David Umahi, governor of Ebonyi state, says he earns a monthly salary of less than N600,000.

The governor said this while discussing the protest by the Nigeria Labor Congress (NLC) over the minimum wage bill.

 

The NLC and its affiliated unions embarked on a nationwide protest on Wednesday.

 

The bill which seeks to decentralise the payment of minimum wage to workers in the country to allow states to pay according to their financial capacity, has passed first and second reading in the house of representatives.

Speaking on the issue, the Ebonyi governor said though he believes in the minimum wage, the NLC should be ready to discuss and negotiate with the governors.

 

“What we should do is to bring all cards on the table facing up, and then we should be able to discuss. There’s no right thinking person in this country that will say any worker should be paid less than N30k. It doesn’t sound well at all. I support minimum wage whether it’s by legislation or by negotiation. We need as a people, to sit down, and discuss our problems,” he said.

 

“Labor is not anti-government, they are part of the success of government and of course the failure of government. So it’s important that labor should be able to negotiate with governors.”

 

When asked if the salaries of governors should also be negotiated like the minimum wage, Umahi said he earns less than N600,000 monthly, and that the country had just 36 governors.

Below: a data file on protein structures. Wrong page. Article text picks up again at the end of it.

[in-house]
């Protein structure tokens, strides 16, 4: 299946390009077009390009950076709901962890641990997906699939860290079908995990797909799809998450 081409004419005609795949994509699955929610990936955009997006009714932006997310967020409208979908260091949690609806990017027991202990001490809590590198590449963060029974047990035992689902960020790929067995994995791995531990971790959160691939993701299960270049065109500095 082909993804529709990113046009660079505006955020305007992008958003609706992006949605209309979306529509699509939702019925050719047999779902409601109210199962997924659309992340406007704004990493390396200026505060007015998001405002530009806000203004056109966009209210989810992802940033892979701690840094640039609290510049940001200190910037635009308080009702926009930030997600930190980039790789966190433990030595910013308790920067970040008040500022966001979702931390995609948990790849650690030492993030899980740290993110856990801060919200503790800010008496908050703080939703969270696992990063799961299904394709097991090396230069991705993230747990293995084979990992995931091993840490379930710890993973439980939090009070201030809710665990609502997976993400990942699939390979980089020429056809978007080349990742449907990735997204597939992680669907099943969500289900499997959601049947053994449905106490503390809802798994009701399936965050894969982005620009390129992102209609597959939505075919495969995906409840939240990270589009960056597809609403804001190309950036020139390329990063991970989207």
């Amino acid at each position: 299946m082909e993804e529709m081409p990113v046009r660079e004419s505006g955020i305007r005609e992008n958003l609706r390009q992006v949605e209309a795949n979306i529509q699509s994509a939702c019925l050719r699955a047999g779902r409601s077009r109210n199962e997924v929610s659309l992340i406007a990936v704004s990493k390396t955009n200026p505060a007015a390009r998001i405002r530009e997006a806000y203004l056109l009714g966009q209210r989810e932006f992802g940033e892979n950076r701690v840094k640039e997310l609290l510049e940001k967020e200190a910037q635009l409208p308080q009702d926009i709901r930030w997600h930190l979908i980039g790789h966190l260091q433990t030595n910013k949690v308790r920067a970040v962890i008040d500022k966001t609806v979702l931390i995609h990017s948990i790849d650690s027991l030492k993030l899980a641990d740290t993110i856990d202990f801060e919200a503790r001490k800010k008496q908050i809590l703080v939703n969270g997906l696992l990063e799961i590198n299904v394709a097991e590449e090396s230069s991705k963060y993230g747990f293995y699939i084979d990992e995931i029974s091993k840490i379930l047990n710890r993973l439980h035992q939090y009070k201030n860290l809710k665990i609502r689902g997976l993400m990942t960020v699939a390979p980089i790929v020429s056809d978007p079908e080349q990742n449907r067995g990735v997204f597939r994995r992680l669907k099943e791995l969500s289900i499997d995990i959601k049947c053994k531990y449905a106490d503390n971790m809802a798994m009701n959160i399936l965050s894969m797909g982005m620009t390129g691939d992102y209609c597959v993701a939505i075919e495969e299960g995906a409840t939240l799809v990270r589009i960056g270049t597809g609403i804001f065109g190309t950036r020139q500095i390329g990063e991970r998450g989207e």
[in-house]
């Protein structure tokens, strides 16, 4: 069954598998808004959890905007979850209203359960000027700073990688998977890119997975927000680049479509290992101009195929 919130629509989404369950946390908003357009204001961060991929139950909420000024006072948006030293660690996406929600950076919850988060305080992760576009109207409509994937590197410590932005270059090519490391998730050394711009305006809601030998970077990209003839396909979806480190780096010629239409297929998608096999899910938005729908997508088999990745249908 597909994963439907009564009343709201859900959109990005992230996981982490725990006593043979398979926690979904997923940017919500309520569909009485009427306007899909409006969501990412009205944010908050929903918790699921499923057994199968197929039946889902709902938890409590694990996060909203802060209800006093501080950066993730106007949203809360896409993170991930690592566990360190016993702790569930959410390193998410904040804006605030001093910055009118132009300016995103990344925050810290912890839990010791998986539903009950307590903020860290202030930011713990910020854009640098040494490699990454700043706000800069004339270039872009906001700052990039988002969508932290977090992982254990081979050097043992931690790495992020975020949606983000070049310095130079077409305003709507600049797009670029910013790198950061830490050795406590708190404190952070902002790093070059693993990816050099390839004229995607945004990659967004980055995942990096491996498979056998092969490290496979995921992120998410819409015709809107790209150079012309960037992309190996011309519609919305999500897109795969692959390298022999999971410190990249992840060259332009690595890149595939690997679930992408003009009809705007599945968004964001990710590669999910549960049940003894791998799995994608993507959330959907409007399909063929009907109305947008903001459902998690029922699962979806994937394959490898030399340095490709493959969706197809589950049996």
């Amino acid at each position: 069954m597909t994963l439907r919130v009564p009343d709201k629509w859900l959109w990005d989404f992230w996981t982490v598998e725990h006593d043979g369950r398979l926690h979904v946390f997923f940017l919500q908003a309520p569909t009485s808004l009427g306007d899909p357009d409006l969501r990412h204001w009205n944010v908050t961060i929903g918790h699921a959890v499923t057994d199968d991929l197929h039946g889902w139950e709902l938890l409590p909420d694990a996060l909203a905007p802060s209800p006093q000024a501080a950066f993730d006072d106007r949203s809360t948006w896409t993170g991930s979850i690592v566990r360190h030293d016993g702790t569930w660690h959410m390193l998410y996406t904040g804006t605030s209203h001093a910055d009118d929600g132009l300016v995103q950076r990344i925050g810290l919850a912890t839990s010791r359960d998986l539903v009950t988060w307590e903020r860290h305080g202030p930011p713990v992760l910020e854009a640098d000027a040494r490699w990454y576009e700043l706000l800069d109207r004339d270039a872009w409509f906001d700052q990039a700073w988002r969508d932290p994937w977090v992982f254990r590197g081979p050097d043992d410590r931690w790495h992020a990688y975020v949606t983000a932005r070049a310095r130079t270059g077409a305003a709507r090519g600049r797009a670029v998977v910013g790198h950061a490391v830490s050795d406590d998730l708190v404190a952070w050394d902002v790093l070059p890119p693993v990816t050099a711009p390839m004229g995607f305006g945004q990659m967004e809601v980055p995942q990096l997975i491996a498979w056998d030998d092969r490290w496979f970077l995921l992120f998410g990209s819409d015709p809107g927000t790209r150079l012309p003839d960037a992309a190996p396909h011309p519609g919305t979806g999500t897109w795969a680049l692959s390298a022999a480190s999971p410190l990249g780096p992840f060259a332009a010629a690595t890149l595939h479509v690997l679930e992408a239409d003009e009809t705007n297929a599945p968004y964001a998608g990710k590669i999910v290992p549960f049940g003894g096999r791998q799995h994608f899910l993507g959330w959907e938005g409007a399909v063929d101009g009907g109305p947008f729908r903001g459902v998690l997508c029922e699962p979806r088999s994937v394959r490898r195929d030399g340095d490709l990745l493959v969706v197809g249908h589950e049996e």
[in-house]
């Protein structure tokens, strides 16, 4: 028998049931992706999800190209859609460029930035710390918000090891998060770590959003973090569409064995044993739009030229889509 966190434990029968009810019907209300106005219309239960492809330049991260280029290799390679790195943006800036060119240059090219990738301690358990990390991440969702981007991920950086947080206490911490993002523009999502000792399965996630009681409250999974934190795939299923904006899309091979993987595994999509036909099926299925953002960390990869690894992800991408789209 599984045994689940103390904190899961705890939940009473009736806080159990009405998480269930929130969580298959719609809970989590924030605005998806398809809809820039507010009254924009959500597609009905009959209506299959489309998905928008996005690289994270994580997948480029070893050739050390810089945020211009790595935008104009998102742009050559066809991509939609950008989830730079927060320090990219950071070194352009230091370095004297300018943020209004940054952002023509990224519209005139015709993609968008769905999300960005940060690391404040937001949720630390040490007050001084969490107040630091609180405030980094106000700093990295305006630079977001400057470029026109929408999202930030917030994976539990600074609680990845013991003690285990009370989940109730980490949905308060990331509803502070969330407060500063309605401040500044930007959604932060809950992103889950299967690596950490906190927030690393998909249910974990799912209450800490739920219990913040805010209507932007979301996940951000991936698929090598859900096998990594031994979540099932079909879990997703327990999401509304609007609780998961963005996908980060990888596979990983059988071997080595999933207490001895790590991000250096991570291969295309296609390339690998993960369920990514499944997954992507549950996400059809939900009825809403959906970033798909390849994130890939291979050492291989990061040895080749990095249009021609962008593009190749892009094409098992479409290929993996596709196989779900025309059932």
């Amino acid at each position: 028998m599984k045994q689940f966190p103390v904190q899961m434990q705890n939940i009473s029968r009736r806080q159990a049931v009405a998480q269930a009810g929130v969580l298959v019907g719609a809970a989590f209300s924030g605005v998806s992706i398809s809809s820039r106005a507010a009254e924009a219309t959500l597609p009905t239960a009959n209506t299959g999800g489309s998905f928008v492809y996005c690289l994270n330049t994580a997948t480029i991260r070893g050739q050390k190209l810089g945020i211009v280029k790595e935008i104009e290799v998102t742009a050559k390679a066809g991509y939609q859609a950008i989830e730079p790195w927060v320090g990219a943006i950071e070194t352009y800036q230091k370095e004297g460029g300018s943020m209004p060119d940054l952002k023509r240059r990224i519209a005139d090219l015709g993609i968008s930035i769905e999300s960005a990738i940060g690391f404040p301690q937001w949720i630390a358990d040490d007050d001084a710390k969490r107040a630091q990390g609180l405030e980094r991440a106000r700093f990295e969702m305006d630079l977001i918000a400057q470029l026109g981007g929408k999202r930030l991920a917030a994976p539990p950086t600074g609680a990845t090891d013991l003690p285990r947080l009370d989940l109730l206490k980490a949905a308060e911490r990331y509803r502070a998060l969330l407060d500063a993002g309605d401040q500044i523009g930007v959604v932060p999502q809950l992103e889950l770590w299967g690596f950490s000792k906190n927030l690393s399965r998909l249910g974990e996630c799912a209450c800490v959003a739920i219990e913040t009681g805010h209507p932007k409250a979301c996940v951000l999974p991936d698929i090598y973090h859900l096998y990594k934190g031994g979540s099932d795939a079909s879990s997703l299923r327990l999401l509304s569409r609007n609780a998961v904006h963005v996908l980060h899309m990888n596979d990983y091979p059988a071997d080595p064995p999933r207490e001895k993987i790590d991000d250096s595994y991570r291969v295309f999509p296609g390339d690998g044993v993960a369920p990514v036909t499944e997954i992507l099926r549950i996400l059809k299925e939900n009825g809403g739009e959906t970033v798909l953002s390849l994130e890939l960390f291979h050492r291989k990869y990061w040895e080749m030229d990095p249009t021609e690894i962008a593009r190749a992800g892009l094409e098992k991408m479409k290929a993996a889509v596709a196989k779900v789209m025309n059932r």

He said governors who had fewer workers will be able to pay better than those who have more.

 

“I earn less than N600k a month as a governor. And we’re only 36,” he said.

 

“It brings me to the point I’ve been stressing; if I have 50 thousand workers, and I have X amount that is not likely to increase, compared to a state that has 10 thousand workers, and receiving the same amount. You have to ask yourself who has the ability to pay better. It is the man that has less amount of workers.”

Umahi also said the cry of workers over the non-payment of the minimum wage is disturbing, blaming the inability to pay workers’ wages on the state of the economy.

 

“I’m in sympathy with labor honestly. When they cry out about people not paying minimum wage, it’s very disturbing because what can N30,000 do for an average worker? But is it the fault of governors and the president? The answer is no. It’s the economic situation and it needs different kinds of engagement,” he said.